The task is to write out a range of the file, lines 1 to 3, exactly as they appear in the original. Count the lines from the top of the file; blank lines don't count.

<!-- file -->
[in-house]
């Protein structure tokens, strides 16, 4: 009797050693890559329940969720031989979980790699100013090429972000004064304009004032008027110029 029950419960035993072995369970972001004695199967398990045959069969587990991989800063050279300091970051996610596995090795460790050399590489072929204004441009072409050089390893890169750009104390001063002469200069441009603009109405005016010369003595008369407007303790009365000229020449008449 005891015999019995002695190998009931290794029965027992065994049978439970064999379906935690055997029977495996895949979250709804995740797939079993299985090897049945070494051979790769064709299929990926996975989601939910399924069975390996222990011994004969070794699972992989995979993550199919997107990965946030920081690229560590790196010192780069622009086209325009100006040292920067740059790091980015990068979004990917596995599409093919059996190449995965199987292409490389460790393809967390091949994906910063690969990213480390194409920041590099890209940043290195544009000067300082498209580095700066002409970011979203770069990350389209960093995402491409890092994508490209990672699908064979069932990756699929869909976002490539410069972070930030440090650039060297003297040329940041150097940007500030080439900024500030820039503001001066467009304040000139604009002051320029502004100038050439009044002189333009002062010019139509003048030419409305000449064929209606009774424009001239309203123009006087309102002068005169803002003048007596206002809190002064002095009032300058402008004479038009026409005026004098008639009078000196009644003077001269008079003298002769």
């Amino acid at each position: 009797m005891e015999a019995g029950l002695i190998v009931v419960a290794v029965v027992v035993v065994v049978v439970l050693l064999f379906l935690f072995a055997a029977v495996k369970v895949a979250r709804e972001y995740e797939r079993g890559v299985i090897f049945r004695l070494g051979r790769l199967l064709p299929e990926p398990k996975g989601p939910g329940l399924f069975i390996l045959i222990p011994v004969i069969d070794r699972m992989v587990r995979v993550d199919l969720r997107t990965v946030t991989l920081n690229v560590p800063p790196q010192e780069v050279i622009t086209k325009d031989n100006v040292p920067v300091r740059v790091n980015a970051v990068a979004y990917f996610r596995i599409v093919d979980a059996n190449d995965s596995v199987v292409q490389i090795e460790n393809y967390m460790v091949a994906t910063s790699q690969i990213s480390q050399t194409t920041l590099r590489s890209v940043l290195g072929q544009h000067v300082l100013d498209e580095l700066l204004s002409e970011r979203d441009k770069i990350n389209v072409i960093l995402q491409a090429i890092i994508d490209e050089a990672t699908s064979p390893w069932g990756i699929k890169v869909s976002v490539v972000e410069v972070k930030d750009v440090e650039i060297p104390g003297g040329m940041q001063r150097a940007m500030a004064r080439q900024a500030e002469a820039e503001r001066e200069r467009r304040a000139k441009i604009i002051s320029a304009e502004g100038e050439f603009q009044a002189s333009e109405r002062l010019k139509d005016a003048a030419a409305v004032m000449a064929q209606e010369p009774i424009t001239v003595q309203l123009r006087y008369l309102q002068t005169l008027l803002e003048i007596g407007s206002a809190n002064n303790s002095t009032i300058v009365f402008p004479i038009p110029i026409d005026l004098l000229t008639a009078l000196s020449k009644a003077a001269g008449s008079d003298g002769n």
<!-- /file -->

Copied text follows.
[in-house]
């Protein structure tokens, strides 16, 4: 009797050693890559329940969720031989979980790699100013090429972000004064304009004032008027110029 029950419960035993072995369970972001004695199967398990045959069969587990991989800063050279300091970051996610596995090795460790050399590489072929204004441009072409050089390893890169750009104390001063002469200069441009603009109405005016010369003595008369407007303790009365000229020449008449 005891015999019995002695190998009931290794029965027992065994049978439970064999379906935690055997029977495996895949979250709804995740797939079993299985090897049945070494051979790769064709299929990926996975989601939910399924069975390996222990011994004969070794699972992989995979993550199919997107990965946030920081690229560590790196010192780069622009086209325009100006040292920067740059790091980015990068979004990917596995599409093919059996190449995965199987292409490389460790393809967390091949994906910063690969990213480390194409920041590099890209940043290195544009000067300082498209580095700066002409970011979203770069990350389209960093995402491409890092994508490209990672699908064979069932990756699929869909976002490539410069972070930030440090650039060297003297040329940041150097940007500030080439900024500030820039503001001066467009304040000139604009002051320029502004100038050439009044002189333009002062010019139509003048030419409305000449064929209606009774424009001239309203123009006087309102002068005169803002003048007596206002809190002064002095009032300058402008004479038009026409005026004098008639009078000196009644003077001269008079003298002769």
């Amino acid at each position: 009797m005891e015999a019995g029950l002695i190998v009931v419960a290794v029965v027992v035993v065994v049978v439970l050693l064999f379906l935690f072995a055997a029977v495996k369970v895949a979250r709804e972001y995740e797939r079993g890559v299985i090897f049945r004695l070494g051979r790769l199967l064709p299929e990926p398990k996975g989601p939910g329940l399924f069975i390996l045959i222990p011994v004969i069969d070794r699972m992989v587990r995979v993550d199919l969720r997107t990965v946030t991989l920081n690229v560590p800063p790196q010192e780069v050279i622009t086209k325009d031989n100006v040292p920067v300091r740059v790091n980015a970051v990068a979004y990917f996610r596995i599409v093919d979980a059996n190449d995965s596995v199987v292409q490389i090795e460790n393809y967390m460790v091949a994906t910063s790699q690969i990213s480390q050399t194409t920041l590099r590489s890209v940043l290195g072929q544009h000067v300082l100013d498209e580095l700066l204004s002409e970011r979203d441009k770069i990350n389209v072409i960093l995402q491409a090429i890092i994508d490209e050089a990672t699908s064979p390893w069932g990756i699929k890169v869909s976002v490539v972000e410069v972070k930030d750009v440090e650039i060297p104390g003297g040329m940041q001063r150097a940007m500030a004064r080439q900024a500030e002469a820039e503001r001066e200069r467009r304040a000139k441009i604009i002051s320029a304009e502004g100038e050439f603009q009044a002189s333009e109405r002062l010019k139509d005016a003048a030419a409305v004032m000449a064929q209606e010369p009774i424009t001239v003595q309203l123009r006087y008369l309102q002068t005169l008027l803002e003048i007596g407007s206002a809190n002064n303790s002095t009032i300058v009365f402008p004479i038009p110029i026409d005026l004098l000229t008639a009078l000196s020449k009644a003077a001269g008449s008079d003298g002769n």